Case Studies/ABC Pool
ABC Pool logo, used with permission
Creative Commons licences assisted us to facilitate community media co-creation and sharing. — John Jacobs, Pool developer and media arts practitioner/activist
Pool is an experimental collaborative online media platform under development by the Australian Broadcasting Commission (ABC), in association with various Australian tertiary institutions and members of the digital media community. The initiative began in 2007 under the administration of ABC Radio National. It has been developed with the assistance of University of Technology Sydney, Royal Melbourne Institute of Technology and University of Wollongong, and received feedback from various digital media workers and artists acting as beta testers. The project aims to foster local, regional and university partnerships with the ABC and promote Australia’s burgeoning creative digital industries.
The Pool website has been designed to operate as an online community to facilitate the sharing of a variety of media, in a manner primarily connecting the creative content community with the ABC. Contributors can publish, download, remix and share media in such forms as:
- Film and video
- Music and audio
- Visual art and photography
- Interactive media
- Website design; and
The site also contains a forum where ideas can be shared and relationships forged. Artists can use Pool as a place to connect and collaborate on common creative projects, as well as build community interest in the digital industries.
Having recently concluded its initial trial, the project is still in the research and development stages. Pool is due for re-launch in April 2008 and will continue to progress as its userbase expands. While Pool’s content was accessible by the public during the trial, content contributions were by invitation only. The official site will extend contribution rights to the Australian public.
Importantly, because Pool is part of the ABC it is subject to ABC editorial policies and guidelines. This means that although contributors are encouraged to voice their views, this must occur in a manner where all members of the community are treated respectfully. To this end the site must publish content based upon four fundamentals: honesty, fairness, independence and respect, (ABC Editorial Policies).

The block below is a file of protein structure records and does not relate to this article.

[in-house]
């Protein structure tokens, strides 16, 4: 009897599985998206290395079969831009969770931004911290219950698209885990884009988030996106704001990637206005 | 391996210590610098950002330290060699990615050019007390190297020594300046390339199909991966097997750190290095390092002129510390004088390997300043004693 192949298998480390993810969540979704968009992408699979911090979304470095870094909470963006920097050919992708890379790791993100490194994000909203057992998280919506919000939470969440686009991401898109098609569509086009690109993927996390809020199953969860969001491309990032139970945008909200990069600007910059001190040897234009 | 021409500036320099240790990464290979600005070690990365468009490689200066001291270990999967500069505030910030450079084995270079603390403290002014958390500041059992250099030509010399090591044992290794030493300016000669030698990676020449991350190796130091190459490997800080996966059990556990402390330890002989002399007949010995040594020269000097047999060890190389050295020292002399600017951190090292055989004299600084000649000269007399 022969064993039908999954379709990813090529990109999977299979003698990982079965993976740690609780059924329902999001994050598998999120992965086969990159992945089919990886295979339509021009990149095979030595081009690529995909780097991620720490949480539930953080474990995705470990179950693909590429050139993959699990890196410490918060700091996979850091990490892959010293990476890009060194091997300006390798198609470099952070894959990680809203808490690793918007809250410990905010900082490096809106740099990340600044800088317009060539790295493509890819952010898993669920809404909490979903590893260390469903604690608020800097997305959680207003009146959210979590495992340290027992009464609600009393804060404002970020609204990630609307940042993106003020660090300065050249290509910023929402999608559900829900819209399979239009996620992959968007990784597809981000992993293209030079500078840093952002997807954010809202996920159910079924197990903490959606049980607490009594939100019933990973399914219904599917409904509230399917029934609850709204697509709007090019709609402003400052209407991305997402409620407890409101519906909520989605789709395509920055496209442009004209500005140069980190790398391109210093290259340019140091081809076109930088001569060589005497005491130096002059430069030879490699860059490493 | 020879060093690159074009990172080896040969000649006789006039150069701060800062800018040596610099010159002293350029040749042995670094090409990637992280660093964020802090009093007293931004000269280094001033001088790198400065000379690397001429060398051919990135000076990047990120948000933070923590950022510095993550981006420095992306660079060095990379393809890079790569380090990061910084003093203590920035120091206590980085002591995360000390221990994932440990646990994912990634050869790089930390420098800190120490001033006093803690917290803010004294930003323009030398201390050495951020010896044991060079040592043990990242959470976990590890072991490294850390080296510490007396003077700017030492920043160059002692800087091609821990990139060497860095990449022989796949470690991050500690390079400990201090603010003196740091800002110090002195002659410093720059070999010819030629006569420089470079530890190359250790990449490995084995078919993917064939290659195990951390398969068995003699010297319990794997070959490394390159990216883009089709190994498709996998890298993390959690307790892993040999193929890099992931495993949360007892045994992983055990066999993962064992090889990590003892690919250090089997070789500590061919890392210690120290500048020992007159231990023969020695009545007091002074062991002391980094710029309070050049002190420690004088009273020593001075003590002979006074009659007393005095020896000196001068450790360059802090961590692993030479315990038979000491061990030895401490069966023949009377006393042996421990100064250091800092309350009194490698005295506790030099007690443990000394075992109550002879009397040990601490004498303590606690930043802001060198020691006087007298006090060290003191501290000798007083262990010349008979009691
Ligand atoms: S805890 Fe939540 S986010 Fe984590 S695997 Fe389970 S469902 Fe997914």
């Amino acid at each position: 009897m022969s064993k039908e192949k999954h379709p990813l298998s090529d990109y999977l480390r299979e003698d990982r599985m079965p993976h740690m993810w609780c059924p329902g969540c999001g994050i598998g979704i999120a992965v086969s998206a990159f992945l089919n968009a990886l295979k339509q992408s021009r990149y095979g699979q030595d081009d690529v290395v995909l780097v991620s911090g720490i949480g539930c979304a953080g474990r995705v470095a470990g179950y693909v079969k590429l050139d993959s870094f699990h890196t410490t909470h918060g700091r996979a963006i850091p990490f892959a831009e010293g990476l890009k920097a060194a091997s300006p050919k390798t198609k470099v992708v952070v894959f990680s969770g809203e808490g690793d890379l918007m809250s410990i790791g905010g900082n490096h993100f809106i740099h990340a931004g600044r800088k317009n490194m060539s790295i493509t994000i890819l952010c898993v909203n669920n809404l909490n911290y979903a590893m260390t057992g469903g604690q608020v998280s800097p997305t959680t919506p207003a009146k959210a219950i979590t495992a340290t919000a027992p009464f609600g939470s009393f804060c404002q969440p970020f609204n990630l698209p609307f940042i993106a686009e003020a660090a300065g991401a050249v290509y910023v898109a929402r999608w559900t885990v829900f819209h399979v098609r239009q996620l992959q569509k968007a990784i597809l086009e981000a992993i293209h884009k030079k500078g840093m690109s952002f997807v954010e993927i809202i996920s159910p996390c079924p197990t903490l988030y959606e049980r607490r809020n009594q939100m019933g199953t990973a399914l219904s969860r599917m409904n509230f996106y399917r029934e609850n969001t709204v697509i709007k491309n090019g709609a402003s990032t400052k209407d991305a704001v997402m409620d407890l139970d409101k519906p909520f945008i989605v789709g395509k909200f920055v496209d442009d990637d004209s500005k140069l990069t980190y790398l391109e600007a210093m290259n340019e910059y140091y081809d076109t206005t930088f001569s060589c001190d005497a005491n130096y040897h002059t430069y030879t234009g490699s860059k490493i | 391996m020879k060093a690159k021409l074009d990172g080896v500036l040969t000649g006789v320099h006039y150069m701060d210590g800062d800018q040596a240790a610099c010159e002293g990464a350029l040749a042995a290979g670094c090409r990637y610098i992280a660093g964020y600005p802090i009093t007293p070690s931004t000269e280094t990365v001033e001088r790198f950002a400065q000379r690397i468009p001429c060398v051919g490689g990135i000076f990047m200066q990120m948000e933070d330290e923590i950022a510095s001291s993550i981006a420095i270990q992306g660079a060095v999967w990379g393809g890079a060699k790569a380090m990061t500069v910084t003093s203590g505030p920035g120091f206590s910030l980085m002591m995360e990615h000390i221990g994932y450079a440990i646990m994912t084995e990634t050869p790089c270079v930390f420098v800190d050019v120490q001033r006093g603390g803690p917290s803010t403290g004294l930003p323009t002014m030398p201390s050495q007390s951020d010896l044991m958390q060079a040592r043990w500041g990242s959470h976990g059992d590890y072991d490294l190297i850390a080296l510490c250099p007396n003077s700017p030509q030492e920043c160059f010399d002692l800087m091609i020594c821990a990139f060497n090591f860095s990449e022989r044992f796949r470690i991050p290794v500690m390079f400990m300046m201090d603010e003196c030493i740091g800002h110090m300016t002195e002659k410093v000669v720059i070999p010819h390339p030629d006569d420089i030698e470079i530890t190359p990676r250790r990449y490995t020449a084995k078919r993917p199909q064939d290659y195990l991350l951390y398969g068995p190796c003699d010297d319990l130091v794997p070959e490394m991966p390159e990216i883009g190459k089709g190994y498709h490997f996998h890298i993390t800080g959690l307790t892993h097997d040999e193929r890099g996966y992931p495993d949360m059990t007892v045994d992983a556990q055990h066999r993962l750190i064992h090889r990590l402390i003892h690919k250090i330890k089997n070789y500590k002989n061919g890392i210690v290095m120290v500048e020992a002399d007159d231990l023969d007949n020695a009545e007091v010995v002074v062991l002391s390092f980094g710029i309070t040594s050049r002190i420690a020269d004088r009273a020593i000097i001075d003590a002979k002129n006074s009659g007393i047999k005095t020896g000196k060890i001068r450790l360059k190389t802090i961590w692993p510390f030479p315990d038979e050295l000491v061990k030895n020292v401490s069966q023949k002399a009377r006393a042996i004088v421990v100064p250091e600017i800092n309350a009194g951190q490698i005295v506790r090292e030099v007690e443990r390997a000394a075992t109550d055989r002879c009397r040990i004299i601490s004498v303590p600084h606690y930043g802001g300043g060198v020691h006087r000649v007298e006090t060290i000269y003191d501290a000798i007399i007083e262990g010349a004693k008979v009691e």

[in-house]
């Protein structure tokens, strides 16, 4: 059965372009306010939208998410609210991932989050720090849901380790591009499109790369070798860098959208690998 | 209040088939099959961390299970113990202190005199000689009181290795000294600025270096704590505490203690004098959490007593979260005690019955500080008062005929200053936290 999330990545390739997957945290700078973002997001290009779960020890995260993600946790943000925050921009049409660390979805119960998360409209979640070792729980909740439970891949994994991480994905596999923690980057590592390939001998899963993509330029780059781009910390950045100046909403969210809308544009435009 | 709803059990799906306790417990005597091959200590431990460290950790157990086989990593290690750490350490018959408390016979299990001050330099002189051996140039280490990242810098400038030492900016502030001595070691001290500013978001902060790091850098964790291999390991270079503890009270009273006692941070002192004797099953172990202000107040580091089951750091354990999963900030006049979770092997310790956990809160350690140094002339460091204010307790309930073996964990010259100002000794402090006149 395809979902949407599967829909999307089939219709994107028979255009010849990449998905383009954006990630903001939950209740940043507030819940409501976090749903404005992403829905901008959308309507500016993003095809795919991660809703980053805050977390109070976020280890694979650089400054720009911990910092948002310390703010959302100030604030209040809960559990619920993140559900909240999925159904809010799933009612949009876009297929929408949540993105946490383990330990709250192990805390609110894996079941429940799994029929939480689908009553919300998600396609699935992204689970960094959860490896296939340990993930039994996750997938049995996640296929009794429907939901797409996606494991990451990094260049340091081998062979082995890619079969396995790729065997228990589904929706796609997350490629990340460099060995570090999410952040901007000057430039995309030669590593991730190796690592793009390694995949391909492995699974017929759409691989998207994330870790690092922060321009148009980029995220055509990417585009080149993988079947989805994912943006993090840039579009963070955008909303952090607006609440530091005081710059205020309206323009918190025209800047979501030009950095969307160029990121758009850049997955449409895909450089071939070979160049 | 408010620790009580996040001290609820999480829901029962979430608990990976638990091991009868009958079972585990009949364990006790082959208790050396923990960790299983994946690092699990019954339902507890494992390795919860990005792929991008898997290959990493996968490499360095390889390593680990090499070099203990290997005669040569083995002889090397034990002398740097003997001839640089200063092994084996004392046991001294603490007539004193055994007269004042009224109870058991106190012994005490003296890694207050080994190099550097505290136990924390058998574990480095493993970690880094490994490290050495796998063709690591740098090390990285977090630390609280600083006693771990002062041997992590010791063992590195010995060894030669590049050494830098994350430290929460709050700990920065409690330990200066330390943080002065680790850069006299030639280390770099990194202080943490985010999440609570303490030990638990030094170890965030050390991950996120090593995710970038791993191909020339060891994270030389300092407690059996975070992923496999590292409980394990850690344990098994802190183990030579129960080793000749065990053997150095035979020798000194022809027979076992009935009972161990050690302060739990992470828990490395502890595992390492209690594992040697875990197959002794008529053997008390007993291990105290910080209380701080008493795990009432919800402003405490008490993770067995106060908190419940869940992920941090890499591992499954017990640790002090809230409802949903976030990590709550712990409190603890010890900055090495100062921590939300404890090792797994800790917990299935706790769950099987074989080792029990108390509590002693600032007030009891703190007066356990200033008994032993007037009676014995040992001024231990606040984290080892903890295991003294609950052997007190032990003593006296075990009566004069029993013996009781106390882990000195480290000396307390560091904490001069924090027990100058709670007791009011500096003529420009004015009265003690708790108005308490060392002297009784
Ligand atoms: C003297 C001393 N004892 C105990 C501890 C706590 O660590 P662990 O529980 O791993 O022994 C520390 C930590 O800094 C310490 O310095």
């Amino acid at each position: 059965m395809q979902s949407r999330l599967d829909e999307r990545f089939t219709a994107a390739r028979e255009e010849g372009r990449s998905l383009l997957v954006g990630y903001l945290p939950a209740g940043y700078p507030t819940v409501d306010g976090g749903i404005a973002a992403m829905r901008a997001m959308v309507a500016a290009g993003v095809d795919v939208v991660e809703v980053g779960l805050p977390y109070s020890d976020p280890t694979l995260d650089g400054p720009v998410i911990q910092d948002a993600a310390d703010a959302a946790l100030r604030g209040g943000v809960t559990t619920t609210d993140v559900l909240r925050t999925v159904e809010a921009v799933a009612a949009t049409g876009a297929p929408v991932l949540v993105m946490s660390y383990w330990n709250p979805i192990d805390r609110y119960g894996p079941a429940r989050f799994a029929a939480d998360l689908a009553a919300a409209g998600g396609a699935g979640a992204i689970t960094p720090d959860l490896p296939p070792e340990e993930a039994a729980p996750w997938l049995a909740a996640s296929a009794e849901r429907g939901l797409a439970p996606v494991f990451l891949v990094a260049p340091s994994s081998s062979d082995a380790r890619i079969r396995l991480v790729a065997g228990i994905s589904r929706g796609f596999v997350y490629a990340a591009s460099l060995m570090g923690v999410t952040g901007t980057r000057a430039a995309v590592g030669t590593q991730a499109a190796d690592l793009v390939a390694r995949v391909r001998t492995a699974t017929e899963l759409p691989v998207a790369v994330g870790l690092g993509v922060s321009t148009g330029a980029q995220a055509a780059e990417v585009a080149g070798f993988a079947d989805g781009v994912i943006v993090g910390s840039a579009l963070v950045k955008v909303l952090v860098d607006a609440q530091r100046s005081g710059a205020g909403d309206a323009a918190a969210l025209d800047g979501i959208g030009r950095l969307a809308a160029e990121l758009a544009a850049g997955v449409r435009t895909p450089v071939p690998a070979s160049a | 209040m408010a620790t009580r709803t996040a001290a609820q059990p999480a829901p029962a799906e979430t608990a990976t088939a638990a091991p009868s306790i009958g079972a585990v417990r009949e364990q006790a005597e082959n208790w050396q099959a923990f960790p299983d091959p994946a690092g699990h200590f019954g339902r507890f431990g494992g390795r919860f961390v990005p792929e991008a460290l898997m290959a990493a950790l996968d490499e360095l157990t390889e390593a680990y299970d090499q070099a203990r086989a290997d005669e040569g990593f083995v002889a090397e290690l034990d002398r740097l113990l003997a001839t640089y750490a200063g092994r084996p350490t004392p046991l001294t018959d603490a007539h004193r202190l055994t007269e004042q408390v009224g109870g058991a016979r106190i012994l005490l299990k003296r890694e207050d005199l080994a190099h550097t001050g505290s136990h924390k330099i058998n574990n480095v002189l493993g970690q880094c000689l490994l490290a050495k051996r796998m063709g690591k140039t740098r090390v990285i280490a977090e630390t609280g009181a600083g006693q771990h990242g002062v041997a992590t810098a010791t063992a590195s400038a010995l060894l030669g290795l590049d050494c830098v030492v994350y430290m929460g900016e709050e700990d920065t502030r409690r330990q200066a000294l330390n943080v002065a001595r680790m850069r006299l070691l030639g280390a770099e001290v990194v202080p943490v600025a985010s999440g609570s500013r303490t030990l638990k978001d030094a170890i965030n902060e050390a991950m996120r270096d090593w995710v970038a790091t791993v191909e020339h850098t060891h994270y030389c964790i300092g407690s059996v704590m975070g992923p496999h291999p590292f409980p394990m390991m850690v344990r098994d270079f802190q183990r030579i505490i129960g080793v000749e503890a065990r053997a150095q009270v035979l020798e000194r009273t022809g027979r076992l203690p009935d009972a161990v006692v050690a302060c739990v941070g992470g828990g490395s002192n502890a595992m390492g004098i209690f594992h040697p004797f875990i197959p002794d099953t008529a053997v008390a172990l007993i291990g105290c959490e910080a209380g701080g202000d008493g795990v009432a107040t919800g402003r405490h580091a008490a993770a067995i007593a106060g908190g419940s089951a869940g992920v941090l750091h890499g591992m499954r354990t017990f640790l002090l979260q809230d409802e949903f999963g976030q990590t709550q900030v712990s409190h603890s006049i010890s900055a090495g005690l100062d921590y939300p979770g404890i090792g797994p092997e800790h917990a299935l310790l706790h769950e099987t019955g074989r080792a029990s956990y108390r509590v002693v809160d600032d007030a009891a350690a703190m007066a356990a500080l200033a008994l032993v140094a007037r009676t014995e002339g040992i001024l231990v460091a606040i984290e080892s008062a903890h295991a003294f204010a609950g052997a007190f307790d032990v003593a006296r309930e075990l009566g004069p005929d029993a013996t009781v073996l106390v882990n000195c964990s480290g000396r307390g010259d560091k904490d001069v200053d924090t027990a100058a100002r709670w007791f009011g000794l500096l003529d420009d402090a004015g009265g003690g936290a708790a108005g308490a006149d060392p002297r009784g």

In December 2007, Pool was commissioned for a further six-month development cycle. At present the Pool team continue to call for comments and suggestions relating to the operation and direction of the project. Meanwhile the experiment continues to shape the future of public media.
The Pool trial has adopted two Creative Commons licences under which contributors can choose to publish their content. Currently all content uploaded to the site is subject to a Creative Commons Attribution-Noncommercial-NoDerivative 2.5 Australian licence, unless contributors choose to allow derivative works. The Attribution-Noncommercial 2.5 licence facilitates this. It is anticipated that in the near future the Pool site will increase the choice of licence models available.
When contributors were offered the choice of allowing derivatives of their content during the trial, most chose non-derivative licences. It is assumed contributors are wary of allowing their work to be altered or remixed, as most wish to guard their artistic integrity. In moving towards promoting greater collaboration and creative interactions, the Pool team intend to embed an education process into the licensing system to better equip users in determining which licence is best for them. As the site technology develops, the inclusion of in-built licence selection features should further assist contributors in determining which licence is most suitable to their needs.
Pool aims to widen the scope of creator and consumer experience, create new audiences, uncover opportunities and encourage innovative and enriching teaching and learning processes. Creative Commons licences offer a clear path towards facilitating these goals. Media co-creation and sharing has been a founding concept for the project, leading the Pool team to choose Creative Commons as the licensing system that could best enable such interaction, while allowing contributors to retain creative control over their works.
As the ABC keeps pace with evolving media landscapes and continues to emphasise their underpinning ethos as a publicly funded non-commercial organisation, Creative Commons have assisted the Pool team in presenting alternative public licensing solutions to the broadcasting organisation.
As a small initiative within a large public institution, Pool collaborated successfully with Creative Commons Australia to trial open-content licensing models to the greater ABC collective. Not having to internally generate ABC-specific licences conserved project resources and provided Pool with an external licensing model with which to demonstrate the capabilities and benefits of open-content licensing to the ABC. The Pool trial has confirmed the community’s interest in ‘some rights reserved’ licensing and demonstrated the importance of promoting educated uses of CC licences on the site to ensure a wider uptake in the future of the project.